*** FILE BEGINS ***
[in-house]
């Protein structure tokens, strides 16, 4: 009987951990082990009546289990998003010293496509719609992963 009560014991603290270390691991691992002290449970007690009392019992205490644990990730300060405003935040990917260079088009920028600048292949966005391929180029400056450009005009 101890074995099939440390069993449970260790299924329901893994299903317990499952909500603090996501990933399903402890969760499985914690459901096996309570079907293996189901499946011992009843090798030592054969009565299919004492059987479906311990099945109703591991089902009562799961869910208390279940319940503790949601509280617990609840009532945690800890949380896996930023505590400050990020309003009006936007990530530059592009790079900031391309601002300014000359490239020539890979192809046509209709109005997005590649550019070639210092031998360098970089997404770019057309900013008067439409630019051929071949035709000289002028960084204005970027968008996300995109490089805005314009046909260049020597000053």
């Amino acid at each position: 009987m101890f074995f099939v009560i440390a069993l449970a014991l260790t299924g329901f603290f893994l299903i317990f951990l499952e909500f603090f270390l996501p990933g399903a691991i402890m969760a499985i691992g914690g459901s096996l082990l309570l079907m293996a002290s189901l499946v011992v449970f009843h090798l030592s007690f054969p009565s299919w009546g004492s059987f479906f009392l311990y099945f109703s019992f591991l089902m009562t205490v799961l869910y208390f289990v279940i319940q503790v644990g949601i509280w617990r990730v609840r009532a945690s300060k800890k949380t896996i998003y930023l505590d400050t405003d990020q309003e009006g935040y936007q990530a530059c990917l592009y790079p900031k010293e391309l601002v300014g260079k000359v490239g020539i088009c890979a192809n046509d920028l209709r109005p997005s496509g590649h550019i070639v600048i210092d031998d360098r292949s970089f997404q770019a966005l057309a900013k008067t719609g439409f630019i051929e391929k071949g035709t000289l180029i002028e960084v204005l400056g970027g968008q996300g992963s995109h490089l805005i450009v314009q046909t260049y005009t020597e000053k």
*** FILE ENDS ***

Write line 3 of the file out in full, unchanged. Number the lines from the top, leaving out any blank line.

């Amino acid at each position: 009987m101890f074995f099939v009560i440390a069993l449970a014991l260790t299924g329901f603290f893994l299903i317990f951990l499952e909500f603090f270390l996501p990933g399903a691991i402890m969760a499985i691992g914690g459901s096996l082990l309570l079907m293996a002290s189901l499946v011992v449970f009843h090798l030592s007690f054969p009565s299919w009546g004492s059987f479906f009392l311990y099945f109703s019992f591991l089902m009562t205490v799961l869910y208390f289990v279940i319940q503790v644990g949601i509280w617990r990730v609840r009532a945690s300060k800890k949380t896996i998003y930023l505590d400050t405003d990020q309003e009006g935040y936007q990530a530059c990917l592009y790079p900031k010293e391309l601002v300014g260079k000359v490239g020539i088009c890979a192809n046509d920028l209709r109005p997005s496509g590649h550019i070639v600048i210092d031998d360098r292949s970089f997404q770019a966005l057309a900013k008067t719609g439409f630019i051929e391929k071949g035709t000289l180029i002028e960084v204005l400056g970027g968008q996300g992963s995109h490089l805005i450009v314009q046909t260049y005009t020597e000053k």